On Sept. 12, Prime Minister Stephen Harper ratified the controversial Foreign Investment Protection Agreement (FIPA) with China almost two years after the terms had been negotiated. The treaty will go into effect on Oct. 1 and last for 31 years.
“Investment agreements provide the protection and the confidence Canadian investors need to expand, grow and succeed abroad,” International Trade Minister Ed Fast said in a news release.
“We remain committed to opening new markets around the world for Canadian companies, including in the fast-growing Asia-Pacific region. This FIPA will create jobs and economic opportunities for Canadians in every region of the country.”
In northern Ontario, the news was met with a polarized response from MP Greg Rickford of Kenora and MP Bruce Hyer of Thunder Bay.
Rickford, Canada’s Minister of Natural Resources and Minister for the Federal Economic Development Initiative for Northern Ontario, recently returned from China where he attended the Asian-Pacific Economic Cooperation (APEC) energy ministers’ meeting.
“We feel very strongly that the Canada-China Promotion and Protection Agreement was absolutely necessary to ensure that Canadian companies doing business in China were treated fairly and benefit from a more predictable and transparent business environment,” Rickford told The Northern Sun News.
“I spoke to my counterpart in China about a couple of specific cases and specific mining companies that are facing real challenges…Canadian companies in China deserve the same type of protection that foreign investors have long had here. So specifically, the FIPA sets out clear rules governing investment relations, including dispute resolutions and protection against discriminatory and arbitrary practices, and importantly, creating a secure and predictable environment to do business.”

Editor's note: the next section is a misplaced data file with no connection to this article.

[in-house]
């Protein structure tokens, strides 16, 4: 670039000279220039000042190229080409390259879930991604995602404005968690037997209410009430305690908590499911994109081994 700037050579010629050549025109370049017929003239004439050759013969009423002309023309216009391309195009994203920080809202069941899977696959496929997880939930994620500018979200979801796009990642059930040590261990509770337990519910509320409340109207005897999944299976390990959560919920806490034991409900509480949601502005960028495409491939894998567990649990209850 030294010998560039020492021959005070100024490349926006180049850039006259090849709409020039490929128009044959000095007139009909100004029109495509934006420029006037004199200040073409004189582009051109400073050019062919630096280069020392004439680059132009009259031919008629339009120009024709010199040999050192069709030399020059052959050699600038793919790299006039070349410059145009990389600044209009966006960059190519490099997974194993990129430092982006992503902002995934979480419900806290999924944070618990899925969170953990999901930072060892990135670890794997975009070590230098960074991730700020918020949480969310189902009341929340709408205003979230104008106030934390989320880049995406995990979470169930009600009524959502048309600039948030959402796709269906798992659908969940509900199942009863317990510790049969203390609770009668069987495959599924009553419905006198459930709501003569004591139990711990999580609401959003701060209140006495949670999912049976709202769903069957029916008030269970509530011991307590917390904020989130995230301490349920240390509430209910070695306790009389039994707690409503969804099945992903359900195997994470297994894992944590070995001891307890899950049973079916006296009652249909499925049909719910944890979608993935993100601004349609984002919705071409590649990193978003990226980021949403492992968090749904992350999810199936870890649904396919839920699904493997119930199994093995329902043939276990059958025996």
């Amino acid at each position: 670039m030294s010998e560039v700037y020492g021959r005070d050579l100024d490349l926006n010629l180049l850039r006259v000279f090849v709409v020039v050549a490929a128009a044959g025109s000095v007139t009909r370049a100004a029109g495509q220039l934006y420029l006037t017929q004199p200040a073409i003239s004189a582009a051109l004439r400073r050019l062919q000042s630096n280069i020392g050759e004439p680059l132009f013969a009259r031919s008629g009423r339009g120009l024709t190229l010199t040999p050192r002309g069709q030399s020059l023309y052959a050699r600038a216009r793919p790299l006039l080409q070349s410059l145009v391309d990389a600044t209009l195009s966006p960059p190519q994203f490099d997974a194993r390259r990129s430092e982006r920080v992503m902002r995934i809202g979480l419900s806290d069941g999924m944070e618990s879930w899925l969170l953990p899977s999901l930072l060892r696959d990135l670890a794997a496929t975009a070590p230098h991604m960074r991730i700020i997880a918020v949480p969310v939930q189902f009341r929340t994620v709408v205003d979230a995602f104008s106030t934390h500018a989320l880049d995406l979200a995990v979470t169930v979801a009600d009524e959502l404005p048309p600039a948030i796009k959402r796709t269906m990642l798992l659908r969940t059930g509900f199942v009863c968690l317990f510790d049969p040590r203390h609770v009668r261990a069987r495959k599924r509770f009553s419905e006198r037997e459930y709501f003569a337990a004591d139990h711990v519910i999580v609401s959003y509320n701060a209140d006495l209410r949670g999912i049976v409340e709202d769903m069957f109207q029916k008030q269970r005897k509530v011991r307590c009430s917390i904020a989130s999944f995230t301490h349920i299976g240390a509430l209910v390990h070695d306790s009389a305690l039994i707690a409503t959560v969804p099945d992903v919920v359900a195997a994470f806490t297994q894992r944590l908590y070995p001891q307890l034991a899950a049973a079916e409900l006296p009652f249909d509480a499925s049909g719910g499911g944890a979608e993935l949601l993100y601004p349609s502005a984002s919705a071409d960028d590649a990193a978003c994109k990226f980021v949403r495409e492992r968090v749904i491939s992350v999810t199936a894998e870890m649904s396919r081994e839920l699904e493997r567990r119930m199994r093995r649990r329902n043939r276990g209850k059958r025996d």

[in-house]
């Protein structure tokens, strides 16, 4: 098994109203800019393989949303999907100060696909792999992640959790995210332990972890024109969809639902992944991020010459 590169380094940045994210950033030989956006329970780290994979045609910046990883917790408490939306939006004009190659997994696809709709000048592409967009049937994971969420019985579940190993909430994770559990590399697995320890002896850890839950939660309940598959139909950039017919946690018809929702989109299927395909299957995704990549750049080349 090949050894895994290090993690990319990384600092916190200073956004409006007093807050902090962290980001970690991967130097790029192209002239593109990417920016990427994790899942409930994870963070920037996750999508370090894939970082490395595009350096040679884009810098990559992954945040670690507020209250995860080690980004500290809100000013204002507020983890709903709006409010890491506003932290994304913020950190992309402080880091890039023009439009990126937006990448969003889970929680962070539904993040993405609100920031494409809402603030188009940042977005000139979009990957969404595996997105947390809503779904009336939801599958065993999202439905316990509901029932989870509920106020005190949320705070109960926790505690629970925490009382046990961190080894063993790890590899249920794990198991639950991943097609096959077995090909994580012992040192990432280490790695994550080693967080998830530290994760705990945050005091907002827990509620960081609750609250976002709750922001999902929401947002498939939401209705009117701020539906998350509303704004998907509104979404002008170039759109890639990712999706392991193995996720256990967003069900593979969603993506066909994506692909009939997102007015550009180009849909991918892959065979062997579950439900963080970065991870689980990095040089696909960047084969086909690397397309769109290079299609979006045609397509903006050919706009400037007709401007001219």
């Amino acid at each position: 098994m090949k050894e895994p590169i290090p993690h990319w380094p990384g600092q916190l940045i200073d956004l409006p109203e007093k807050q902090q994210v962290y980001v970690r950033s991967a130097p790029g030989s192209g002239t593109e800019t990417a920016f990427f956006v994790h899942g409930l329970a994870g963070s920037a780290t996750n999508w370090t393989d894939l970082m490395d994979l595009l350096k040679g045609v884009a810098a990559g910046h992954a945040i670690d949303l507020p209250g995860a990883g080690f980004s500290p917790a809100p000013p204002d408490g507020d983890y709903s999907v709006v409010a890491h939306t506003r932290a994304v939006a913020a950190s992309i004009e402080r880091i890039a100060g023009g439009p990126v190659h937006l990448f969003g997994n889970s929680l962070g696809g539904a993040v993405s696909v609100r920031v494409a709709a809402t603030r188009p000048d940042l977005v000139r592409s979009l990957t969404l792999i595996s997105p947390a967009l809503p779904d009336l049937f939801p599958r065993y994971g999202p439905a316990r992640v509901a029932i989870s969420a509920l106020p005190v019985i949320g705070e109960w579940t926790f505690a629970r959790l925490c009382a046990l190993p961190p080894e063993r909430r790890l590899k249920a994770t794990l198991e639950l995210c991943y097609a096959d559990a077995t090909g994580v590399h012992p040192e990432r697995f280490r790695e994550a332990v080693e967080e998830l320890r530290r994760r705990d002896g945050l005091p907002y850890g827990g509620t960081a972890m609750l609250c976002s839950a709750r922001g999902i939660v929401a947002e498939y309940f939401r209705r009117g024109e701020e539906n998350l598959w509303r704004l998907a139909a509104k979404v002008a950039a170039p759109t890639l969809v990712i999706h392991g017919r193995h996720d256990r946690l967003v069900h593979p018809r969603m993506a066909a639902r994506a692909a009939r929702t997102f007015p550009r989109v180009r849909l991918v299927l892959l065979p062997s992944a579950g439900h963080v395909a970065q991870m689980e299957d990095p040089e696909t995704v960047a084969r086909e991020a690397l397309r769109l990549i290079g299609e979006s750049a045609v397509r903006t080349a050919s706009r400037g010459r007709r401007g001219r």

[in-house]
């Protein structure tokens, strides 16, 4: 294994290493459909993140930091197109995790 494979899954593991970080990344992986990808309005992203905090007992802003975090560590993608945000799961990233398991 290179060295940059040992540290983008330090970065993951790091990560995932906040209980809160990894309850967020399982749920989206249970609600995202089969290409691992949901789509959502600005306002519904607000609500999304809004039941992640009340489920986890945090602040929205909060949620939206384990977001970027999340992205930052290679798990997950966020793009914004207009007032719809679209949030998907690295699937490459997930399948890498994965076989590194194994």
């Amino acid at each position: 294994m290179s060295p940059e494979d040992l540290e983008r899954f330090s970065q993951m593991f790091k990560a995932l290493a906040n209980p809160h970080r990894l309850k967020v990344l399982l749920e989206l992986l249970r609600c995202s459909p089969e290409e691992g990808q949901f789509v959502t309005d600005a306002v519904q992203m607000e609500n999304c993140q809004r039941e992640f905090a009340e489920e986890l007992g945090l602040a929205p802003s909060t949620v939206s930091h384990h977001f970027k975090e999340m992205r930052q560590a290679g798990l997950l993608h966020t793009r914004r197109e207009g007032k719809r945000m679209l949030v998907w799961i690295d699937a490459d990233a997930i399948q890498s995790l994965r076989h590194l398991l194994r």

Hyer, on the other hand, referred to the FIPA with China as an “unmitigated disaster” that will ultimately cost Canadian taxpayers billions of dollars.
“Some of the problems include that FIPA allows Chinese companies to sue our government for damages if any new law or policy or decision is taken that adversely affects the value of that Chinese company’s assets or business in Canada. And that includes health, labour and environmental restrictions or laws,” said Hyer.
“That’s far more power than any Canadian company has and puts Chinese companies that are operating in Canada at a huge advantage over Canadian corporations. It also means that federal and provincial and municipal governments’ hands are tied when it comes to ensuring that the value added from Canadian resources go to Canadians.”
Hyer points to the Ring of Fire, which is believed to contain one of the largest chromite deposits in the world. Chromite is a key ingredient in the making of stainless steel—of which China is the world’s largest producer.
“If a Chinese company gets involved in the Ring of Fire, and that’s looking quite likely from what I hear, we will no longer be able to say that the chromite extracted has to be processed in Ontario or even in Canada anywhere,” Hyer explained.
“Then there is this secrecy problem. Under other FIPAs documents, the hearings and the arbitrations are open. Whereas in this one, they must be kept confidential at the option of either government, so if either government says they want any arbitration under this agreement to be made secret, they have that right. So that means that Canada can be sued by a Chinese company and pay out billions of taxpayers dollars, and Canadians wouldn’t be able to know why and probably even know that it happened,” Hyer continued.
The discussion on this Canada-China FIPA is not likely to fizzle out anytime soon as Prime Minister Stephen Harper prepares for his visit to Beijing in November for the annual APEC summit.